M60 =IF(M61=0,0,(M58+1))

M61 =(M56-1)-M59

I use this formula whenever I want the first and last row (or stitch) of a section to be an increase or decrease. I use this when I am working dart shaping on a garment. The first and last row of the dart are at set points and I want shaping to happen in both places. This formula delivers this sort of interval for me.

You might also use this if your need to change the number of stitches in a row to maintain a set width with different stitch patterns. For instance, if you go from stockinette to lace, you will need fewer stitches in the lace section to maintain the same width. Simply calculate how many stitches per inch (or centimeter) in each stitch pattern, multiply by the number of inches (or centimeters) wide, the row should be and subtract the smaller number from the larger number. This tells you how many intervals you have. The number of stitches in the stockinette area is the length over which you need to work those intervals.

In conclusion

This tutorial is probably the driest of the bunch but I hope the info within proves useful enough to offset the boredom. When trying to write a pattern in 8, 10, 12 or more sizes, determining the number of shaping intervals for each can be mighty tedious if you don't have a quick formula. With this information, you can simply input how many shaping points over how many rows or stitches and quickly get a result. This can be as useful for determining how many decreases to do in a yoke or evenly space increases when changing gauge, mid project, as it is for standard body, neck and arm shaping. I think you'll find a lot of uses for it.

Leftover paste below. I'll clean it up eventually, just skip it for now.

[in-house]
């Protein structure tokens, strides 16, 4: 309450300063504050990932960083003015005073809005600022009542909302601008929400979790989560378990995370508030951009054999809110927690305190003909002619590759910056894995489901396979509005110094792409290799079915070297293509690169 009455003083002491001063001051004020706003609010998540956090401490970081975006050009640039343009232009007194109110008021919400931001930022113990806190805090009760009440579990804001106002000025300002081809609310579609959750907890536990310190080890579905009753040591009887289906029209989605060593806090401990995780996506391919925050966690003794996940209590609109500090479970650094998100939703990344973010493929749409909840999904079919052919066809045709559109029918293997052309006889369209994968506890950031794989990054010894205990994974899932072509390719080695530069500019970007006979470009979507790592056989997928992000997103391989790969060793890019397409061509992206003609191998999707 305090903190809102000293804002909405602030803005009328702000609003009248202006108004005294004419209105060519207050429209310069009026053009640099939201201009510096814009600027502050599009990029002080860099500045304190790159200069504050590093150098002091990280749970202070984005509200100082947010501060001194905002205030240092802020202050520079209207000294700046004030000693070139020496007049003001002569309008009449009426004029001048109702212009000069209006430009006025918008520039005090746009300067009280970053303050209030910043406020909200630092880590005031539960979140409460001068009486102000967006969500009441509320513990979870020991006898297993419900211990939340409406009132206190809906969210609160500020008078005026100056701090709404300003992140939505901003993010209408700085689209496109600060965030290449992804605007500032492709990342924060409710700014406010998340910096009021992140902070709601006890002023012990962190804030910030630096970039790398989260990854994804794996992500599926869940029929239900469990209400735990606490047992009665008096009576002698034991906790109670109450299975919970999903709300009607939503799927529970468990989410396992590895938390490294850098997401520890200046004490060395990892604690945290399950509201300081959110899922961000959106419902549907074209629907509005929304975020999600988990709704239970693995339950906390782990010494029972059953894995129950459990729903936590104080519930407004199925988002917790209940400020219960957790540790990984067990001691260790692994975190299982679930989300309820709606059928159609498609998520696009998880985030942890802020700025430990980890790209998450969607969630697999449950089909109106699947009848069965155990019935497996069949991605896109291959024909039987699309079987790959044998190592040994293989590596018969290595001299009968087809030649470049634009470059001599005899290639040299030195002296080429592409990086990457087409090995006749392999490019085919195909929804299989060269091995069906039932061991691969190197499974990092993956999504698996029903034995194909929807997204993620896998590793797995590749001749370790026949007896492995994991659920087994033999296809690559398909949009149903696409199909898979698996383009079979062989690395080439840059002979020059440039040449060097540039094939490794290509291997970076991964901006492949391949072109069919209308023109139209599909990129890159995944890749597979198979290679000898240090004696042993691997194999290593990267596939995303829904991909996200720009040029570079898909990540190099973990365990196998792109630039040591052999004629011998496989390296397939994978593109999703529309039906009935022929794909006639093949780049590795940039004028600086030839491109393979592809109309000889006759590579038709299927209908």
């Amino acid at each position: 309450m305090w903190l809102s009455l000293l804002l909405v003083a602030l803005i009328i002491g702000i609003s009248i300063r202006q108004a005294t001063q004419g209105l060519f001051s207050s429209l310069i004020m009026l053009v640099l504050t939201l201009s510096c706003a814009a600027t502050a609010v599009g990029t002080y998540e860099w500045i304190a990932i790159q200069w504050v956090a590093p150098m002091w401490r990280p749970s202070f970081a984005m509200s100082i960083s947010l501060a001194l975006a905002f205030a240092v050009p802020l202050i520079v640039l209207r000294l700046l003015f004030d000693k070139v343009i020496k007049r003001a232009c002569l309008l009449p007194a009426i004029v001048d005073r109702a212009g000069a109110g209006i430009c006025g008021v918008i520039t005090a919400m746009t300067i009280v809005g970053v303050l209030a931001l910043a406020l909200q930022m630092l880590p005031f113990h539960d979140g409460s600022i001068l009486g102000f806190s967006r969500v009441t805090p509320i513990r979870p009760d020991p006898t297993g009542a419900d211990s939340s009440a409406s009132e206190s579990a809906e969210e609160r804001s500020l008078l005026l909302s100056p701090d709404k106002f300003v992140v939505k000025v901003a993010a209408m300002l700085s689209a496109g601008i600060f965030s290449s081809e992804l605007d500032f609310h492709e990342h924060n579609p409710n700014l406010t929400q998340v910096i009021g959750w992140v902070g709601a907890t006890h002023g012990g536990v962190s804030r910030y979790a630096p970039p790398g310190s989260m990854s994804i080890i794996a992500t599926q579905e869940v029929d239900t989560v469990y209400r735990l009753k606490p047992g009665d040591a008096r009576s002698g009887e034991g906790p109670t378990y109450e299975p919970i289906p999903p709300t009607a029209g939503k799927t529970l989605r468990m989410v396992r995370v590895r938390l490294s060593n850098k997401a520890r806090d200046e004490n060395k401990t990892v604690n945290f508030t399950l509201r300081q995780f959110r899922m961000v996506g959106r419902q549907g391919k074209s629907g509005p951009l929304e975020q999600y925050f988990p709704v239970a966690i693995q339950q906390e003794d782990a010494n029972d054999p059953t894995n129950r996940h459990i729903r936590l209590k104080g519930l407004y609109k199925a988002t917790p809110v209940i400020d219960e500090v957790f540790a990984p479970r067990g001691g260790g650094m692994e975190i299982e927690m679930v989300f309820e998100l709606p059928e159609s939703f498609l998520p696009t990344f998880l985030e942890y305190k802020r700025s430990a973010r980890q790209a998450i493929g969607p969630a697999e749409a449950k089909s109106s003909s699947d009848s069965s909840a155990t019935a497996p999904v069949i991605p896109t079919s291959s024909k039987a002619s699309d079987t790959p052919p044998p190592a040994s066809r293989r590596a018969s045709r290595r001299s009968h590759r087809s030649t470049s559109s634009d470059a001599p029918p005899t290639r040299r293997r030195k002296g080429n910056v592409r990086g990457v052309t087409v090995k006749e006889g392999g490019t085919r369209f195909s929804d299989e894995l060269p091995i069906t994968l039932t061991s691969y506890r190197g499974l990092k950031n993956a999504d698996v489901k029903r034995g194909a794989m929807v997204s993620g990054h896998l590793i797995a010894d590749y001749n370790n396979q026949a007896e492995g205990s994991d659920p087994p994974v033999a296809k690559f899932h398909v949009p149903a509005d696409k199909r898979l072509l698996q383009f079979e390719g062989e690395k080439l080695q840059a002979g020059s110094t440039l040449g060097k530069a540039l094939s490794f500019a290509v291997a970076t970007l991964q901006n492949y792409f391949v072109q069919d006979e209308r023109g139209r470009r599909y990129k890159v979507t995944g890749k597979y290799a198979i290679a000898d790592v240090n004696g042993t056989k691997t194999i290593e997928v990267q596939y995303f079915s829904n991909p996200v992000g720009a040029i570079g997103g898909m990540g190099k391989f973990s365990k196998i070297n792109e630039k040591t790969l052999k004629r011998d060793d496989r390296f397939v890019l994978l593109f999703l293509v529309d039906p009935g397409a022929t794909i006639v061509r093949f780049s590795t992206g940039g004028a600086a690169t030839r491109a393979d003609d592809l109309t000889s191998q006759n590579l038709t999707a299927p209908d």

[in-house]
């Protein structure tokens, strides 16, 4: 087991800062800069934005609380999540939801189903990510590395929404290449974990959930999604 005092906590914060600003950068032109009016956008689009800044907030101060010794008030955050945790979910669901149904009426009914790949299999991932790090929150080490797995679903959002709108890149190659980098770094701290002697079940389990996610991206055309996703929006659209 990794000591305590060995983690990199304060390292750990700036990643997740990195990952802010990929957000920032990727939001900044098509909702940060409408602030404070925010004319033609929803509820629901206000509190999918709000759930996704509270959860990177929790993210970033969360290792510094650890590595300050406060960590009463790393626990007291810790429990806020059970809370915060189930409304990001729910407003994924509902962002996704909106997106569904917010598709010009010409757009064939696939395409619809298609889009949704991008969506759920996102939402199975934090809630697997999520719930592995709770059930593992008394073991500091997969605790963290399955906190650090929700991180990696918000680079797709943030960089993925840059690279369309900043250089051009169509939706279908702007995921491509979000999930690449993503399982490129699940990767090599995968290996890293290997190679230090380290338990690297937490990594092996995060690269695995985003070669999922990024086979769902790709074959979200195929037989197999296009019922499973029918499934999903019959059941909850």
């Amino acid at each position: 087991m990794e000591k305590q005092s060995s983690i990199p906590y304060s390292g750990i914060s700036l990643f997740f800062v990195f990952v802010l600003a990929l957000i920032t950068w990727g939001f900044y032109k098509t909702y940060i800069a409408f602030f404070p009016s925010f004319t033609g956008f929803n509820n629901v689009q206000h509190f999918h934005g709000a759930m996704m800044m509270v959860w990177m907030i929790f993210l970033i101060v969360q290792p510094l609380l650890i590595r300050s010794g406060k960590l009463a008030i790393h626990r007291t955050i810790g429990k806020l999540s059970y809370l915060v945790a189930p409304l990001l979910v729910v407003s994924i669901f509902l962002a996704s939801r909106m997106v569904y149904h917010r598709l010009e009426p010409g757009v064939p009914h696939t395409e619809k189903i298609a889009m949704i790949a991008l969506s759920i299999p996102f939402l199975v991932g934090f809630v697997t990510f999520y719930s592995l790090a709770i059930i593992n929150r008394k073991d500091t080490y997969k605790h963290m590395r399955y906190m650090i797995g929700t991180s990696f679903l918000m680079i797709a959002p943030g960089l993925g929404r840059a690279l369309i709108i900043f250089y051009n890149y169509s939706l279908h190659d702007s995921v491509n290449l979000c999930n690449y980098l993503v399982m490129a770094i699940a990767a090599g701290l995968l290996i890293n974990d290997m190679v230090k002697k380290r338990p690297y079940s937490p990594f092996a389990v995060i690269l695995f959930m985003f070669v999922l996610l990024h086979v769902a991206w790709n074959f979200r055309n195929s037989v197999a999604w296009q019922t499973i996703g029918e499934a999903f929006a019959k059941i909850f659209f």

When next we wax tutorially, we'll talk about calculating the finished garment measurements, estimating yardage based on your sample's yardage, and inputting your excel numbers into a Word document for use in a final pattern.

As always, these tutorials are brought to you not as a definitive resource but simply as a set of suggestions. I welcome feedback on other approaches and suggestions for future tutorials.


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Comments (6)


This is all really helpful, thank you!

Thank you for sharing yet another timesaving tidbit of designing with the computer! You are amazing to have put this all together! :)

More WOW! I'm speechless -even in Spanish.


wow again.


Wow! Thank you so much for taking the time to put these tutorials together. As someone who is just getting started designing, I can't tell you how much I appreciate it. It's really hard to find out the pros go about it. Thanks again!

I really appreciate you sharing your designing techniques with us in these thoughtful tutorials. I'm sure many of us will find it extremely useful and timesaving. Thanks.


This page contains a single entry from the blog posted on May 29, 2008 4:56 PM.

The previous post in this blog was Excel for Pattern Writing - Part III.

The next post in this blog is It's the final countdown.

Many more can be found on the main index page or by looking through the archives.